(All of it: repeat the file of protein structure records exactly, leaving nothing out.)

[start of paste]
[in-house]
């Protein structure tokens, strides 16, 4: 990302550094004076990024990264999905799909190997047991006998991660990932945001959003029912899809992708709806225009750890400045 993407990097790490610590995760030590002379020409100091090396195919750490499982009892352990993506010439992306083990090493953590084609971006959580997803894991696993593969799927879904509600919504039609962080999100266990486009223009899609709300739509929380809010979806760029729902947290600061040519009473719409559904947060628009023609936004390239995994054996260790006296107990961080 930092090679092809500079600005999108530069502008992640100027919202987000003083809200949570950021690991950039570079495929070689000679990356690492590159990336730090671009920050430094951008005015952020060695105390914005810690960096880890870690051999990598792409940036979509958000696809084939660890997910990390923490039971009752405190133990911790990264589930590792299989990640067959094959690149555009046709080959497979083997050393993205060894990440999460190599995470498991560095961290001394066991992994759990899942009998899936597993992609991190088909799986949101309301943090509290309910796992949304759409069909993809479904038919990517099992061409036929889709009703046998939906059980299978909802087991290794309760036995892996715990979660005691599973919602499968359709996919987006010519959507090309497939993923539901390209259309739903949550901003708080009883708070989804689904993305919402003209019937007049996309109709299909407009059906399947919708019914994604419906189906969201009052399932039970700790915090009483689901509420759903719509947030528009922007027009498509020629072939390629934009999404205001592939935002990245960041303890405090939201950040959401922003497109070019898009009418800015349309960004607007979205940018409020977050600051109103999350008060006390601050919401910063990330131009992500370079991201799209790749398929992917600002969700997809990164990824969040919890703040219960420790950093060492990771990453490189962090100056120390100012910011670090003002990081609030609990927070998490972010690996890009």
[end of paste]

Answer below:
[in-house]
């Protein structure tokens, strides 16, 4: 990302550094004076990024990264999905799909190997047991006998991660990932945001959003029912899809992708709806225009750890400045 993407990097790490610590995760030590002379020409100091090396195919750490499982009892352990993506010439992306083990090493953590084609971006959580997803894991696993593969799927879904509600919504039609962080999100266990486009223009899609709300739509929380809010979806760029729902947290600061040519009473719409559904947060628009023609936004390239995994054996260790006296107990961080 930092090679092809500079600005999108530069502008992640100027919202987000003083809200949570950021690991950039570079495929070689000679990356690492590159990336730090671009920050430094951008005015952020060695105390914005810690960096880890870690051999990598792409940036979509958000696809084939660890997910990390923490039971009752405190133990911790990264589930590792299989990640067959094959690149555009046709080959497979083997050393993205060894990440999460190599995470498991560095961290001394066991992994759990899942009998899936597993992609991190088909799986949101309301943090509290309910796992949304759409069909993809479904038919990517099992061409036929889709009703046998939906059980299978909802087991290794309760036995892996715990979660005691599973919602499968359709996919987006010519959507090309497939993923539901390209259309739903949550901003708080009883708070989804689904993305919402003209019937007049996309109709299909407009059906399947919708019914994604419906189906969201009052399932039970700790915090009483689901509420759903719509947030528009922007027009498509020629072939390629934009999404205001592939935002990245960041303890405090939201950040959401922003497109070019898009009418800015349309960004607007979205940018409020977050600051109103999350008060006390601050919401910063990330131009992500370079991201799209790749398929992917600002969700997809990164990824969040919890703040219960420790950093060492990771990453490189962090100056120390100012910011670090003002990081609030609990927070998490972010690996890009």